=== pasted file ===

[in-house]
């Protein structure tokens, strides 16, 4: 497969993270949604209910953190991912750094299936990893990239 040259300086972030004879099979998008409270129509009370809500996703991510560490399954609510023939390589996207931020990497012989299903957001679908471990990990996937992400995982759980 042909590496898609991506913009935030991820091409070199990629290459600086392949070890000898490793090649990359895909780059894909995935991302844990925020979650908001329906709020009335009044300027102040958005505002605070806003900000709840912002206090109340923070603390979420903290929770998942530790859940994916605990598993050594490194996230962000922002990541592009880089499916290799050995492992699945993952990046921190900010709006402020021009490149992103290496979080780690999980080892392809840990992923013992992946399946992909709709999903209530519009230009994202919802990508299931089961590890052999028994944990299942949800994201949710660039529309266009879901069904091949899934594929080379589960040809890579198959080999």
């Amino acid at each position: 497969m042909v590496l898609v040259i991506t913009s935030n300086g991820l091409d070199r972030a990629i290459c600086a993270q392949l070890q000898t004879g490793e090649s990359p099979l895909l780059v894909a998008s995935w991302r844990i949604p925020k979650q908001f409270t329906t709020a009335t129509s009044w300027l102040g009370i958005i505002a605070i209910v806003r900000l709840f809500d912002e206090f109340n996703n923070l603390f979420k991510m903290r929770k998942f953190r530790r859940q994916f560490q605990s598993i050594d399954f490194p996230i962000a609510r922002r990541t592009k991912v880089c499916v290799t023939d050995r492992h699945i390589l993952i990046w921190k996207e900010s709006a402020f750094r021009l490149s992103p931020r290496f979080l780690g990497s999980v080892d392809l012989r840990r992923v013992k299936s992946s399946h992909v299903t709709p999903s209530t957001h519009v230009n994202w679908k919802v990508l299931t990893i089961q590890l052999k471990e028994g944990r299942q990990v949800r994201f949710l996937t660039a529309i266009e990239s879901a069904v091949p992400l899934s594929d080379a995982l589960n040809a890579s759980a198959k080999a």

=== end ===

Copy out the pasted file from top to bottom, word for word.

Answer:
[in-house]
């Protein structure tokens, strides 16, 4: 497969993270949604209910953190991912750094299936990893990239 040259300086972030004879099979998008409270129509009370809500996703991510560490399954609510023939390589996207931020990497012989299903957001679908471990990990996937992400995982759980 042909590496898609991506913009935030991820091409070199990629290459600086392949070890000898490793090649990359895909780059894909995935991302844990925020979650908001329906709020009335009044300027102040958005505002605070806003900000709840912002206090109340923070603390979420903290929770998942530790859940994916605990598993050594490194996230962000922002990541592009880089499916290799050995492992699945993952990046921190900010709006402020021009490149992103290496979080780690999980080892392809840990992923013992992946399946992909709709999903209530519009230009994202919802990508299931089961590890052999028994944990299942949800994201949710660039529309266009879901069904091949899934594929080379589960040809890579198959080999």
């Amino acid at each position: 497969m042909v590496l898609v040259i991506t913009s935030n300086g991820l091409d070199r972030a990629i290459c600086a993270q392949l070890q000898t004879g490793e090649s990359p099979l895909l780059v894909a998008s995935w991302r844990i949604p925020k979650q908001f409270t329906t709020a009335t129509s009044w300027l102040g009370i958005i505002a605070i209910v806003r900000l709840f809500d912002e206090f109340n996703n923070l603390f979420k991510m903290r929770k998942f953190r530790r859940q994916f560490q605990s598993i050594d399954f490194p996230i962000a609510r922002r990541t592009k991912v880089c499916v290799t023939d050995r492992h699945i390589l993952i990046w921190k996207e900010s709006a402020f750094r021009l490149s992103p931020r290496f979080l780690g990497s999980v080892d392809l012989r840990r992923v013992k299936s992946s399946h992909v299903t709709p999903s209530t957001h519009v230009n994202w679908k919802v990508l299931t990893i089961q590890l052999k471990e028994g944990r299942q990990v949800r994201f949710l996937t660039a529309i266009e990239s879901a069904v091949p992400l899934s594929d080379a995982l589960n040809a890579s759980a198959k080999a």